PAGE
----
I love pirates. I blame Walt Disney and his Imagineers. They had me from the first time I plunged into the depths of their vision of New Orleans under siege aboard the Pirates of the Caribbean ride at Disneyland. All it took was that log-flume drop as we passed under the bridge with the talking skull and crossbones …
“Dead. Men. Tell. No. TAAAALES.”
And suddenly you’re not in the peaceful, firefly lit Lousiana bayou where you started, but you’re in the Crescent City of the 1700’s with looting pirates and marauding bucaneers and everyone is singing “Yo-ho, yo-oh a pirate’s life for me!”
It was romantic, it was a bit seedy (with lots of drunken pirates and the scene where the buxom red head in the fishnet stockings who seems to enjoy being auctioned off) but it was funny too. Pirates trapped in the prison trying to lure the key away from the pup, and the like. And pirate skeletons drinking rum whilst sitting on piles of pieces of eight and gold doubloons.
It was ALWAYS our first stop in the Magic Kingdom.
Long before the movie with Johnny Depp as Captain Jack ever sashayed across the Big Screen, and the original ride re-vamped (and toned down) to tie-in with the films.
Pirates of the Caribbean was the last attraction at Disneyland that was supervised by Walt himself. It opened in 1967. I think I took that first ride on it just a year later.
So it’s no small wonder that I love Charleston, South Carolina, in large part because of its rich pirate history, and architecture that makes it easy to imagine what it might have been like in the 1600’s and 1700’s…during that Golden Age of Piracy.
And tomorrow, I get to go on a real life -well, sort of – thrill ride of my own into swashbuckling territory.
This year marks my first run at the ChuckTown Showdown’s long Harbor Course,which will take us beyond the Battery and out into Charleston Harbor. You can just bet thoughts of showdowns between the garrisons charged with guarding the Holy City and the likes of Captain Charles Vane, Stede Bonney and that scaliwag Jack Rackham and his gal Anne Bonny will be dancing around in my head.
Avast me hearties!
The course takes around Shutes Folly Island – known now as Castle Pinckney for the Revolutionary War-era fort built there. But during the Golden Age of Piracy, well…it was a place where dead men DID tell tales. Tales of warning, according to an article in the Moultrie News:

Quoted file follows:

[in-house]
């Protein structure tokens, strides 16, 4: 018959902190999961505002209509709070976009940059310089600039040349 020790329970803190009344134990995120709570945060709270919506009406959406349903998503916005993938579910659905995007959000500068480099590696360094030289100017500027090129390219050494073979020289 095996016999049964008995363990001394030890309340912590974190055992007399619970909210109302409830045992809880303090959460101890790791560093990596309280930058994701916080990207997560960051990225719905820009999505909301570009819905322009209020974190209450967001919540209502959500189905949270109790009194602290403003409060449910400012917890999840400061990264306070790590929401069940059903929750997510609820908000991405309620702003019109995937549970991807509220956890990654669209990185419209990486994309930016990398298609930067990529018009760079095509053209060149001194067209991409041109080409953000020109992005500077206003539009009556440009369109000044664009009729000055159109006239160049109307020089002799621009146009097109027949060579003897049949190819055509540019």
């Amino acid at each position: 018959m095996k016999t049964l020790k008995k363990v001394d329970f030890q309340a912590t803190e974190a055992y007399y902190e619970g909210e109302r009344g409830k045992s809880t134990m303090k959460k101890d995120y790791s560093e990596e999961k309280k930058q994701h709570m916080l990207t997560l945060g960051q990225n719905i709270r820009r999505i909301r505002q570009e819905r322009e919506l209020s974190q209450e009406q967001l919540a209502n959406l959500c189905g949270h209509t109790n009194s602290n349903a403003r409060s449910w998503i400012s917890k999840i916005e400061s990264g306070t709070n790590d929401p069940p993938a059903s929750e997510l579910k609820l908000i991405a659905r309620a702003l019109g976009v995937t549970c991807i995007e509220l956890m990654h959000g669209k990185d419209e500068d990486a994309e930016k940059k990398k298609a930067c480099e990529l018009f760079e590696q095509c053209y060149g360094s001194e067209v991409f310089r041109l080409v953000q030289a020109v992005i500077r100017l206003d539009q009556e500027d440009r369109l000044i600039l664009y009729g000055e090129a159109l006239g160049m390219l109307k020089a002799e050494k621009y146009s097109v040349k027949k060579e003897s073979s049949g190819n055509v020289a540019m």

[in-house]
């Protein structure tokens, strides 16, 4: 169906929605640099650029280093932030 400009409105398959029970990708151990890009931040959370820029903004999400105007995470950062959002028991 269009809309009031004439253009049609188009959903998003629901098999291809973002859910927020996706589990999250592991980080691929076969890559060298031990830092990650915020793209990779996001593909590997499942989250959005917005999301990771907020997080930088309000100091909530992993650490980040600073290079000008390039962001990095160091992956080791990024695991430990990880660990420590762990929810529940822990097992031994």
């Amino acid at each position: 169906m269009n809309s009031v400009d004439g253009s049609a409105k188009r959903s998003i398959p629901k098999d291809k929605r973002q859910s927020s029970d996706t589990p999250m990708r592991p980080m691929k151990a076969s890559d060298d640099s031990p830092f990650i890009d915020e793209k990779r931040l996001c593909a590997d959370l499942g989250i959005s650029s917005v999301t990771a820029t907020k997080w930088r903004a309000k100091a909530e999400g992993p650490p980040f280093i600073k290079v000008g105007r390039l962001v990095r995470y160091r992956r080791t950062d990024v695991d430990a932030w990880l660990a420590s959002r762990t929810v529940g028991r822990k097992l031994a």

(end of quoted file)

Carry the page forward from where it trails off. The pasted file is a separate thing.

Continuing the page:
“As early as 1717, there is mention that it was used as a place to hang convicted pirates and legend has it that their bodies were left hanging from the gallows as a deterrent to others who might consider entering into acts of piracy.” Although more scholarly sources indicate most of the pirates were hung at White Point, the tip of the peninsula bordered by the Ashley and Cooper rivers that converge into the harbor. It’s where the Battery ends. And it’s where Stede Bonnet, the Gentleman Pirate, who never had much luck, was eventually hanged, stayed swinging in the trees, his body eventually thrown into the marsh.
Oooooooh!!!! I GET TO PADDLE RIGHT BY THAT!!!!
North Carolina’s favorite pirate, Edward Teach, also known as Blackbeard, once blockaded Charleston Harbor, not long before he was hunted down and lost his head up near Ocracoke.
My favorite pirate, though, one Anne Bonny got her start here in Chas. Hailing from County Cork, home of some my Irish ancestors, she ended up on a plantation owned by her mother’s lover, after the three of them fled Ireland to avoid scandal. Plantation life did not suit, and soon she was wed to a sometime-pirate and rumor has it she burned that plantation down when Stepdaddy disowned her. Soon enough she was in Nassau and carousing with Calico Jack Rackham, dressed as a man. As I paddle around Castle Pickney, I’ll think about her leaving Charleston, and setting sail for the Bahamas, watching the plantation fires burning astern.
What a colorful and rich history Charleston has, and it extends well beyond the pirate years.
But the pirate years, definitely the most fun!
Listen carefully and you just might hear me shouting “Strike yer colours you bloomin’ cockroaches! Surrender or by thunder we’ll burn this city to the ground! ARRRRRRGH!”
Psst! Avast there! It be too late to alter course, mateys. And there be plundering pirates lurkin’ in ev’ry cove, waitin’ to board. Sit closer together and keep your ruddy hands in board. That be the best way to repel boarders. And mark well me words, mateys: Dead men tell no tales! Ye come seekin’ adventure with salty old pirates, eh? Sure you’ve come to the proper place. But keep a weather eye open, mates, and hold on tight. With both hands, if you please. Thar be squalls ahead, and Davy Jones waiting for them what don’t obey. – Pirates of the Carribean, Disneyland